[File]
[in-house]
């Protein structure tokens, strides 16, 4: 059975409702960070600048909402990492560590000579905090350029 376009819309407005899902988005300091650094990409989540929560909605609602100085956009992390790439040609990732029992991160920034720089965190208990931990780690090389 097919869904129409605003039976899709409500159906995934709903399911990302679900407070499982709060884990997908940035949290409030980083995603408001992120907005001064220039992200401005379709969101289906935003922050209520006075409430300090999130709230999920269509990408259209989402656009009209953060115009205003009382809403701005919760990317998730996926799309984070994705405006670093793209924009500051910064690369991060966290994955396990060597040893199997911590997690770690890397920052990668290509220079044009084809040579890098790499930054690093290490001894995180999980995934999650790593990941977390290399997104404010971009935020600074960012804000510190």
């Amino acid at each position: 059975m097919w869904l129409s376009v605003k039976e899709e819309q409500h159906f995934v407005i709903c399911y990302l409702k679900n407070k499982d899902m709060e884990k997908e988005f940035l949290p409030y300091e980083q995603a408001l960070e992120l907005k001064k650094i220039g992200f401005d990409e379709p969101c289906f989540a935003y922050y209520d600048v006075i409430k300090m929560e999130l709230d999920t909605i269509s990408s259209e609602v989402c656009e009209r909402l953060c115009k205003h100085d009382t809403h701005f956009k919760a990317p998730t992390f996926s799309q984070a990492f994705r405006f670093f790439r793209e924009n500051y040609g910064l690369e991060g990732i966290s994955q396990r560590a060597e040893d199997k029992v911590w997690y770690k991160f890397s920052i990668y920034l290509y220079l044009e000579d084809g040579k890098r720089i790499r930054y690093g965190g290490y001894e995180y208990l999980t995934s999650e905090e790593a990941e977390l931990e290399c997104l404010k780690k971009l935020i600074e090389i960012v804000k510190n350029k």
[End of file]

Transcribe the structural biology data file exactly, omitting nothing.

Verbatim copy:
[in-house]
């Protein structure tokens, strides 16, 4: 059975409702960070600048909402990492560590000579905090350029 376009819309407005899902988005300091650094990409989540929560909605609602100085956009992390790439040609990732029992991160920034720089965190208990931990780690090389 097919869904129409605003039976899709409500159906995934709903399911990302679900407070499982709060884990997908940035949290409030980083995603408001992120907005001064220039992200401005379709969101289906935003922050209520006075409430300090999130709230999920269509990408259209989402656009009209953060115009205003009382809403701005919760990317998730996926799309984070994705405006670093793209924009500051910064690369991060966290994955396990060597040893199997911590997690770690890397920052990668290509220079044009084809040579890098790499930054690093290490001894995180999980995934999650790593990941977390290399997104404010971009935020600074960012804000510190």
């Amino acid at each position: 059975m097919w869904l129409s376009v605003k039976e899709e819309q409500h159906f995934v407005i709903c399911y990302l409702k679900n407070k499982d899902m709060e884990k997908e988005f940035l949290p409030y300091e980083q995603a408001l960070e992120l907005k001064k650094i220039g992200f401005d990409e379709p969101c289906f989540a935003y922050y209520d600048v006075i409430k300090m929560e999130l709230d999920t909605i269509s990408s259209e609602v989402c656009e009209r909402l953060c115009k205003h100085d009382t809403h701005f956009k919760a990317p998730t992390f996926s799309q984070a990492f994705r405006f670093f790439r793209e924009n500051y040609g910064l690369e991060g990732i966290s994955q396990r560590a060597e040893d199997k029992v911590w997690y770690k991160f890397s920052i990668y920034l290509y220079l044009e000579d084809g040579k890098r720089i790499r930054y690093g965190g290490y001894e995180y208990l999980t995934s999650e905090e790593a990941e977390l931990e290399c997104l404010k780690k971009l935020i600074e090389i960012v804000k510190n350029k």